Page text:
He had a stellar career in Ottawa, working with the Prime Minister and cabinet members. His portfolios included the Yukon and the three territories. People who knew and worked with him describe him as a gentle, incredibly knowledgeable, go-to guy if you had questions, or needed assistance.
At this young age, he had run campaigns for MPs and provided research for political speech makers. He made and kept his friends: those from university, from campaigning, from his work in Ottawa and from his home in Vancouver, on the West Coast.
This brilliant, considerate and loving young man is no longer with us. Because his passing was completely unanticipated, there was no time to say goodbye, to make a final connection, to reach out to him, or for him to reach out to others. In an instant he was gone, and with him, that cherished light in his mother’s life.
Yes, care giving is demanding; sometimes depressing, sometimes exasperating while at other times hopeful and surprisingly rewarding. But above all, attending to our loved ones, and on occasion our not-so-loved-ones, affords us the time to reflect, and upon reflection the possibility of re-configuring our relationships.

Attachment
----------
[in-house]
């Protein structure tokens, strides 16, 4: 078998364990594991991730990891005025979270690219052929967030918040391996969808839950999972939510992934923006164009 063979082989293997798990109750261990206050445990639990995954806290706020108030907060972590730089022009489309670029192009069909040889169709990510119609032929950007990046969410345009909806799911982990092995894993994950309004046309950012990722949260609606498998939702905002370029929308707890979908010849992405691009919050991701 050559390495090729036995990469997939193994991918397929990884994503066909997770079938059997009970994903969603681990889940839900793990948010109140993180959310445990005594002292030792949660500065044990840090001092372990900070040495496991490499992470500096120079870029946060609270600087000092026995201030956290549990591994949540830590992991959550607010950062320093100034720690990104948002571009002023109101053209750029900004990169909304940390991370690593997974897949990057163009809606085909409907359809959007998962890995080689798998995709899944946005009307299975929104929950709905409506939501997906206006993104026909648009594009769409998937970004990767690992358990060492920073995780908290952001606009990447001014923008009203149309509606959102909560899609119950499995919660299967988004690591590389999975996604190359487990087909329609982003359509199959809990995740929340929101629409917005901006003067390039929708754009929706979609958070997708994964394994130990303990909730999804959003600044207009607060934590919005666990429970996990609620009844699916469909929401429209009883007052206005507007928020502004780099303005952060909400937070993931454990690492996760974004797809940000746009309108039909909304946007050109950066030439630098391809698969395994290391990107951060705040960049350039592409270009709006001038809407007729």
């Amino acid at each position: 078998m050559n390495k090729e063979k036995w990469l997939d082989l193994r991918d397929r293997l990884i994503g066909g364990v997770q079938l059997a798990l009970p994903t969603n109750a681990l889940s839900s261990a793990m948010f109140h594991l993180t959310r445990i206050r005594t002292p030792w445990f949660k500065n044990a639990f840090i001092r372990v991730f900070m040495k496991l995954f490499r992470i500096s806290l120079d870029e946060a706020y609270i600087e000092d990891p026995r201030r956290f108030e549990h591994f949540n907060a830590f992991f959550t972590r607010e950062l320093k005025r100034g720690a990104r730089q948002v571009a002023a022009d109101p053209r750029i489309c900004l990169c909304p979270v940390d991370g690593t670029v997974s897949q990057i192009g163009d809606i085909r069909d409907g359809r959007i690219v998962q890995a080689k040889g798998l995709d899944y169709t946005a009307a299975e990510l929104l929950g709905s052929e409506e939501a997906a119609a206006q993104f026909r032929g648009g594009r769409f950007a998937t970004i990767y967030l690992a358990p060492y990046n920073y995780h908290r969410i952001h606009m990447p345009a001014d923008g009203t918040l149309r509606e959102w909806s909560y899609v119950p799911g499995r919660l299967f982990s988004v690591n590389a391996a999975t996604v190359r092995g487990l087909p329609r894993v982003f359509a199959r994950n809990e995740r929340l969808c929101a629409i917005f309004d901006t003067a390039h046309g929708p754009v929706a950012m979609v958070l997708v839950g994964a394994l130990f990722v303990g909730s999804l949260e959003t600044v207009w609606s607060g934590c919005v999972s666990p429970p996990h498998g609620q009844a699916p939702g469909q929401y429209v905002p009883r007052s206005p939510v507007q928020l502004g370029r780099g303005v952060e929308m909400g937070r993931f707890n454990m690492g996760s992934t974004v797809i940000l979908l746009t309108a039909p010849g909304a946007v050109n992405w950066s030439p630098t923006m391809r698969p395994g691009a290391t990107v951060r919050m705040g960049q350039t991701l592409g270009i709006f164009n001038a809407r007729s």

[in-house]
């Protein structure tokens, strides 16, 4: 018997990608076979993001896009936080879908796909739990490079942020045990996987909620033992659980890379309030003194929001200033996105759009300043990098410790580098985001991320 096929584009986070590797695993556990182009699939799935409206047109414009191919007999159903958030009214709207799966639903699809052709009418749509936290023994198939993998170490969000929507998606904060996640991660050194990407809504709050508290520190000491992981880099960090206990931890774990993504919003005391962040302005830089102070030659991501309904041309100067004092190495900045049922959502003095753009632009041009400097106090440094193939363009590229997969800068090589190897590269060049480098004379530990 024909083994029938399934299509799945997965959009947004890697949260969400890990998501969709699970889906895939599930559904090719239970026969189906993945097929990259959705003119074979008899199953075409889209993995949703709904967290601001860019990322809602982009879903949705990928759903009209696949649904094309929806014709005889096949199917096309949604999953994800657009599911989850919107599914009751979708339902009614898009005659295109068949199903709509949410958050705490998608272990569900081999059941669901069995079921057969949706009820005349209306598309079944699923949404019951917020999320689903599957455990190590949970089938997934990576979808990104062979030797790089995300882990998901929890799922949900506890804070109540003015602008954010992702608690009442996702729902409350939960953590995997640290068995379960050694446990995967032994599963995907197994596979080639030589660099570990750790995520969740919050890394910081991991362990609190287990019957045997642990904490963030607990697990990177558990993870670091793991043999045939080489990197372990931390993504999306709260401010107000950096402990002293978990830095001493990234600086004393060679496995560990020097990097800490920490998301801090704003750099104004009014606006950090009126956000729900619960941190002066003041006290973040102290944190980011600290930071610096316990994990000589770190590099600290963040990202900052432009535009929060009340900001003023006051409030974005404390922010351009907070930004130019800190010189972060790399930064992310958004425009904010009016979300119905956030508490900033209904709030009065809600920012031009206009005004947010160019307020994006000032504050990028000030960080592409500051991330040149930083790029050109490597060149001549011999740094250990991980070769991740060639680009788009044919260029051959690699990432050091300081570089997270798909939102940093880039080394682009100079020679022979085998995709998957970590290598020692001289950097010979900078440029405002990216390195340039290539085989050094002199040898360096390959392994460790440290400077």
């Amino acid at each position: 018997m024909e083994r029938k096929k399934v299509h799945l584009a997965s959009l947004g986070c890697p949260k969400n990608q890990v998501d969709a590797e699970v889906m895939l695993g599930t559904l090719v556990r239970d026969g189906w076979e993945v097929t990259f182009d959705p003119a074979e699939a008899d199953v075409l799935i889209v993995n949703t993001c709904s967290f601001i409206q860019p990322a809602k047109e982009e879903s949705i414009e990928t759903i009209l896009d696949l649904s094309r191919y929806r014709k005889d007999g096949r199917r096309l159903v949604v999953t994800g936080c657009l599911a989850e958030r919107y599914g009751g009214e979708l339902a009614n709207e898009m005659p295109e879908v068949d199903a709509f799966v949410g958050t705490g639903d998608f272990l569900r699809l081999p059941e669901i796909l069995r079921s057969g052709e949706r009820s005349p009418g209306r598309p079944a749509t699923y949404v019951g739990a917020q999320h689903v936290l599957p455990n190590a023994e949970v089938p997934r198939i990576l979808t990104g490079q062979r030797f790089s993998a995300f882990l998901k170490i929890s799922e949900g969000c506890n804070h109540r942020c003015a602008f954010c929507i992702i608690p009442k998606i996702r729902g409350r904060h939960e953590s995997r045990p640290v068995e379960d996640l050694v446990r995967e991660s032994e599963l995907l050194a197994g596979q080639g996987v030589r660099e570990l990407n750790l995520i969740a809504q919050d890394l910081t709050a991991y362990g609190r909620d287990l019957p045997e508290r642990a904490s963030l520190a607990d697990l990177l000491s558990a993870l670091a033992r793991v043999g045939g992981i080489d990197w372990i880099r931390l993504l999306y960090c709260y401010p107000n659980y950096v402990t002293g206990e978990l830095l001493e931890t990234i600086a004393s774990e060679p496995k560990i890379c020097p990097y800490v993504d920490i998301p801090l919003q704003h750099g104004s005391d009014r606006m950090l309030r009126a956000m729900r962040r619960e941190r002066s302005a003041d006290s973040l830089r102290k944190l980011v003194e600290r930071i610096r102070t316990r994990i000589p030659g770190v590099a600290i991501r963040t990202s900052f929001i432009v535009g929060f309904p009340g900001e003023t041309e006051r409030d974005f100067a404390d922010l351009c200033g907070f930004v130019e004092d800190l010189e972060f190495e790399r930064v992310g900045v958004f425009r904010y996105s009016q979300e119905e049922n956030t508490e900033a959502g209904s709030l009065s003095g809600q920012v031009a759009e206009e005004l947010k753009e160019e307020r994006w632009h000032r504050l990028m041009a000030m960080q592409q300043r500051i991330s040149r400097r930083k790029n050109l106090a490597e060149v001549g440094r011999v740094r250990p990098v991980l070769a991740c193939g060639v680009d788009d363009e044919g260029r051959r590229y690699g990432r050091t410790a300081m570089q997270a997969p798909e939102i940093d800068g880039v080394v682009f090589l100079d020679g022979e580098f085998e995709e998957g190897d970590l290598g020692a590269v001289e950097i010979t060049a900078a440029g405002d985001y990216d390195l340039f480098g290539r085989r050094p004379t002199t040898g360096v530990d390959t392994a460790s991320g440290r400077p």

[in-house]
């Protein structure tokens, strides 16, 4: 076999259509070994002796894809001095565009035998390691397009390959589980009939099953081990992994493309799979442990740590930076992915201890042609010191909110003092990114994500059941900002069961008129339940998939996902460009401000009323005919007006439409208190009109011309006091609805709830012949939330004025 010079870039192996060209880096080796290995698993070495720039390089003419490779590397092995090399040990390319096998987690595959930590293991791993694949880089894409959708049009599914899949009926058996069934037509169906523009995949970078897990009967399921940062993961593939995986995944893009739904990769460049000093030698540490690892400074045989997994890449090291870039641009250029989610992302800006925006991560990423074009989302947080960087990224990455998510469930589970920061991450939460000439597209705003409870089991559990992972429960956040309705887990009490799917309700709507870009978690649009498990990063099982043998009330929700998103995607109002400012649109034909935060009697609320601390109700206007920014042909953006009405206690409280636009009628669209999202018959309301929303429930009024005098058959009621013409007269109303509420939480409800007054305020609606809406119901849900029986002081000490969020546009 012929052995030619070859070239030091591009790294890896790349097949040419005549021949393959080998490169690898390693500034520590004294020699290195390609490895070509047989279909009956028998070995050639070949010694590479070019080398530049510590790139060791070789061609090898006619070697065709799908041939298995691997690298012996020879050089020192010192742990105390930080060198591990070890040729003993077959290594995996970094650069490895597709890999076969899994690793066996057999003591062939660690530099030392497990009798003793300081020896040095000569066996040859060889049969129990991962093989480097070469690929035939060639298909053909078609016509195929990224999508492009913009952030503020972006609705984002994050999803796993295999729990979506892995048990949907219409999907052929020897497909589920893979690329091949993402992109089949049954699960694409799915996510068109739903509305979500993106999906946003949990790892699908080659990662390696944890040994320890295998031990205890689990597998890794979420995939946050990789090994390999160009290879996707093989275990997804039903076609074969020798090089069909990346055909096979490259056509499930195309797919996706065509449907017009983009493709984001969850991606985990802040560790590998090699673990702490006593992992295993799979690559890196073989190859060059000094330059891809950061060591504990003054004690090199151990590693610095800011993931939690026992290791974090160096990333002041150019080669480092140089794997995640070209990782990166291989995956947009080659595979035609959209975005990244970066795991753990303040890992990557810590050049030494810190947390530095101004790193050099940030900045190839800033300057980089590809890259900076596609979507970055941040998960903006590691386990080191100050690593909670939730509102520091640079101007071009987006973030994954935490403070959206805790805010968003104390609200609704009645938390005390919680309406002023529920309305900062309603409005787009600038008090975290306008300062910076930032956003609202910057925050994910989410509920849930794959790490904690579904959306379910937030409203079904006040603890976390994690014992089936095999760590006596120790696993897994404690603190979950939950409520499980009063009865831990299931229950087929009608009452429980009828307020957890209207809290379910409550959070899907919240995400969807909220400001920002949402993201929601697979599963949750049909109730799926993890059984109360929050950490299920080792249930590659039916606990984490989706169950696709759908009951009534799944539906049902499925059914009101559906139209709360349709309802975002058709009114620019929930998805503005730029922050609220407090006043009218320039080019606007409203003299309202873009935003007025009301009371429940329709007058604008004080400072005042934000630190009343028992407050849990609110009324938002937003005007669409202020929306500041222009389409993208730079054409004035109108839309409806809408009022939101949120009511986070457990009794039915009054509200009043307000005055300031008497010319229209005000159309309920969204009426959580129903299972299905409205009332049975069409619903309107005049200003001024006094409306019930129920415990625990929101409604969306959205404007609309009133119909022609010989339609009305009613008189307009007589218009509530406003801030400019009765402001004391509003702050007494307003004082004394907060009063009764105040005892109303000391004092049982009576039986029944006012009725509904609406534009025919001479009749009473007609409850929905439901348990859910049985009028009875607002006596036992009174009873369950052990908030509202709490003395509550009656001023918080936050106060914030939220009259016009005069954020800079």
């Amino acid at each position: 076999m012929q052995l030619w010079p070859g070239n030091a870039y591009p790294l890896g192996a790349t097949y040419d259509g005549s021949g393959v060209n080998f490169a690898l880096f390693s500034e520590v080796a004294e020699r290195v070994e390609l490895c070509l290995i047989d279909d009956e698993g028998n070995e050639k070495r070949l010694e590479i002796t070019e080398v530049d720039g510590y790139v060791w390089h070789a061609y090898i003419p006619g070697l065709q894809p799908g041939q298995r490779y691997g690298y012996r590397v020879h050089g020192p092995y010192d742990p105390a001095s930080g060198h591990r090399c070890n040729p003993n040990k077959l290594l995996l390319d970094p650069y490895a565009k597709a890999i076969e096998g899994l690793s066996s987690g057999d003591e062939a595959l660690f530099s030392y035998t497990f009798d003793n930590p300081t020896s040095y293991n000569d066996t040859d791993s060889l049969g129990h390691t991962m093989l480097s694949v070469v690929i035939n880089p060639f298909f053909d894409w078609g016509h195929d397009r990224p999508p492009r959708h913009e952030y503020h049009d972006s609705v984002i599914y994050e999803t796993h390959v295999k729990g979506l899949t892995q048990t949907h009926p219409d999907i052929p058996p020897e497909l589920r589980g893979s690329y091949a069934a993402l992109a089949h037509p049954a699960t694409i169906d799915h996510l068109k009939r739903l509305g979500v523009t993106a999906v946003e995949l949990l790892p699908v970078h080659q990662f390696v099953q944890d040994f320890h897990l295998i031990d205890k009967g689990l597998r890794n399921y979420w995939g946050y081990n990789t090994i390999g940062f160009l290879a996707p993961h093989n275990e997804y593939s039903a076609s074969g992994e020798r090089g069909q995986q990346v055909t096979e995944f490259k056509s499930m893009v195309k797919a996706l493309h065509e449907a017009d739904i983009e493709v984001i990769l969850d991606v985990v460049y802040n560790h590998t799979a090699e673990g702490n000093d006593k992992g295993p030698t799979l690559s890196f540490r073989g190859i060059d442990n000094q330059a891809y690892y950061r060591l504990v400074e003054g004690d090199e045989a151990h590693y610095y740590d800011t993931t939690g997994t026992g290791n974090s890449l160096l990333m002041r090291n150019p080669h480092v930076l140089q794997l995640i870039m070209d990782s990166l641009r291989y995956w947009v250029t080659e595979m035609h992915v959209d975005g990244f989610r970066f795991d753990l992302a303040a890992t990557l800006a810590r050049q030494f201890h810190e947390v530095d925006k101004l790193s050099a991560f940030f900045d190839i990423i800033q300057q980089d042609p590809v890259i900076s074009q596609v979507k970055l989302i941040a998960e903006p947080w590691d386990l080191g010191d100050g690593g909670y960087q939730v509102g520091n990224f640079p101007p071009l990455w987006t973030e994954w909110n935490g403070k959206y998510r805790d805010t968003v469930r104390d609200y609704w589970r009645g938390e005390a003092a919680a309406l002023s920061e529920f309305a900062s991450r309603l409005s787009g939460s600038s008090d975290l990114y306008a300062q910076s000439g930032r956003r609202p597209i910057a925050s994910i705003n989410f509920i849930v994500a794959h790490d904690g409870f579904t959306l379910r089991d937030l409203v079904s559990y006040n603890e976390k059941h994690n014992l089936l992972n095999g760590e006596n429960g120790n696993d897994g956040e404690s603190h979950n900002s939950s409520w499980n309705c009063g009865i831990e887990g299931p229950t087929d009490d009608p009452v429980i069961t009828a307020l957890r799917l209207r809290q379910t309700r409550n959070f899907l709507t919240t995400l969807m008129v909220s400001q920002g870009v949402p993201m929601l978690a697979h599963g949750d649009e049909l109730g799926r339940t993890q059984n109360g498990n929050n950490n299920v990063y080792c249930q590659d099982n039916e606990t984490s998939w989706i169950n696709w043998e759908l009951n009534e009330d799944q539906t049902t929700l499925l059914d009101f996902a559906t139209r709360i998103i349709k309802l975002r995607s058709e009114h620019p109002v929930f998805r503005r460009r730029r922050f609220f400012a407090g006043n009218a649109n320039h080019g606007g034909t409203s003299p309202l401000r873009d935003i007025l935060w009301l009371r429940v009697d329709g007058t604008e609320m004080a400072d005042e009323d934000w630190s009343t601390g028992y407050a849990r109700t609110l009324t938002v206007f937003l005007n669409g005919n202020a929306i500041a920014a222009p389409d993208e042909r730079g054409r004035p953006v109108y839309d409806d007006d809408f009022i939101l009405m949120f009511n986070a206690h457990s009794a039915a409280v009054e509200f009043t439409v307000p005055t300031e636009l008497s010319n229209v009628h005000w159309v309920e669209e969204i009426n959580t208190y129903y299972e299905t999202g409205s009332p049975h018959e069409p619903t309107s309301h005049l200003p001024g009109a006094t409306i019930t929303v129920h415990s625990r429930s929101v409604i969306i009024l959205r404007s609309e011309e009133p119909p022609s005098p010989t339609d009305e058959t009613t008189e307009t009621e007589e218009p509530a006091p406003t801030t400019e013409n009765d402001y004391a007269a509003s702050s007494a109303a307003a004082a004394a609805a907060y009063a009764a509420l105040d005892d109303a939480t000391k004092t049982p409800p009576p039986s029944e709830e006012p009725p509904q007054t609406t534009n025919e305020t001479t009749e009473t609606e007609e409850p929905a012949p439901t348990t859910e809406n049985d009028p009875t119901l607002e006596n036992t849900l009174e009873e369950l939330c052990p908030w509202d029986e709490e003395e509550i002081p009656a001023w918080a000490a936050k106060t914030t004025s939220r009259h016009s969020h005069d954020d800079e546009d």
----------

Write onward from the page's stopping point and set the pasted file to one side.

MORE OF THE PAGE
The gift of time is precious. It allows us to say goodbye. It is an opportunity for closure for both ourselves and our loved ones.
In North America it is estimated that the over 65 population will double to 70 million by 2030. In the US alone, the home care provided by family members or other unpaid members of the general public (friends, neighbours) in 2007 was already worth an estimated 370 billion dollars.
So, who is a caregiver? Are you a caregiver?
According to the American Family Caregiver Alliance you are a caregiver if you provide these services:
Buy groceries, cooks, cleans house or does laundry for someone who needs special help doing these things? (This sounds like what I did for every husband I ever had).
Help a family member get dressed, take a shower and take medicine?
Help with transferring someone in and out of bed, helps with physical therapy, injections, feeding tubes or other medical procedures?
Make medical appointments and drives to the doctor and drugstore?
Talks with the doctors, care managers and others to understand what needs to be done?